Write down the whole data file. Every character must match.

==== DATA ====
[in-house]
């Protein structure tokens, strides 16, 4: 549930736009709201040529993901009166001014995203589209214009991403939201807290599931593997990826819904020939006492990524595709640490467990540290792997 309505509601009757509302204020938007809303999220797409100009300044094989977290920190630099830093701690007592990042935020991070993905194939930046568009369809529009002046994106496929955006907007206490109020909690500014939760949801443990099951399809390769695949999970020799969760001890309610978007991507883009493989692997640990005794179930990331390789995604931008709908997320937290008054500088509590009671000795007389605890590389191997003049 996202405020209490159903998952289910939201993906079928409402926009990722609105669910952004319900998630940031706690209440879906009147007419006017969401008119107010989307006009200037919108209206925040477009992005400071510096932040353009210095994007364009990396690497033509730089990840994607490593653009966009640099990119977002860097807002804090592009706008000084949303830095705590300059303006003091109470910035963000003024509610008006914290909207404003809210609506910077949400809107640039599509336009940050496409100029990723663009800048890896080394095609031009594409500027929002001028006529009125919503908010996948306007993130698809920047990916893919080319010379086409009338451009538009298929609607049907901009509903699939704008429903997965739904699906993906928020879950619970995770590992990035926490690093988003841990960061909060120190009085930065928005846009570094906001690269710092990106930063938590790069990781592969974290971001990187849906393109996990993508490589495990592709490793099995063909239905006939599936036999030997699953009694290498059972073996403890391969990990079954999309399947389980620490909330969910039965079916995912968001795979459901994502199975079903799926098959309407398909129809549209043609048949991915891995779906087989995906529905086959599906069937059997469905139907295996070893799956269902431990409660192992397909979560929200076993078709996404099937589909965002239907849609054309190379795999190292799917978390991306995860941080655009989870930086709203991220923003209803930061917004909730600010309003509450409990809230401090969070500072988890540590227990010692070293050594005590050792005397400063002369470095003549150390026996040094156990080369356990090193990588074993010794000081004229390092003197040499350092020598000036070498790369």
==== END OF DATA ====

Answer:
[in-house]
């Protein structure tokens, strides 16, 4: 549930736009709201040529993901009166001014995203589209214009991403939201807290599931593997990826819904020939006492990524595709640490467990540290792997 309505509601009757509302204020938007809303999220797409100009300044094989977290920190630099830093701690007592990042935020991070993905194939930046568009369809529009002046994106496929955006907007206490109020909690500014939760949801443990099951399809390769695949999970020799969760001890309610978007991507883009493989692997640990005794179930990331390789995604931008709908997320937290008054500088509590009671000795007389605890590389191997003049 996202405020209490159903998952289910939201993906079928409402926009990722609105669910952004319900998630940031706690209440879906009147007419006017969401008119107010989307006009200037919108209206925040477009992005400071510096932040353009210095994007364009990396690497033509730089990840994607490593653009966009640099990119977002860097807002804090592009706008000084949303830095705590300059303006003091109470910035963000003024509610008006914290909207404003809210609506910077949400809107640039599509336009940050496409100029990723663009800048890896080394095609031009594409500027929002001028006529009125919503908010996948306007993130698809920047990916893919080319010379086409009338451009538009298929609607049907901009509903699939704008429903997965739904699906993906928020879950619970995770590992990035926490690093988003841990960061909060120190009085930065928005846009570094906001690269710092990106930063938590790069990781592969974290971001990187849906393109996990993508490589495990592709490793099995063909239905006939599936036999030997699953009694290498059972073996403890391969990990079954999309399947389980620490909330969910039965079916995912968001795979459901994502199975079903799926098959309407398909129809549209043609048949991915891995779906087989995906529905086959599906069937059997469905139907295996070893799956269902431990409660192992397909979560929200076993078709996404099937589909965002239907849609054309190379795999190292799917978390991306995860941080655009989870930086709203991220923003209803930061917004909730600010309003509450409990809230401090969070500072988890540590227990010692070293050594005590050792005397400063002369470095003549150390026996040094156990080369356990090193990588074993010794000081004229390092003197040499350092020598000036070498790369």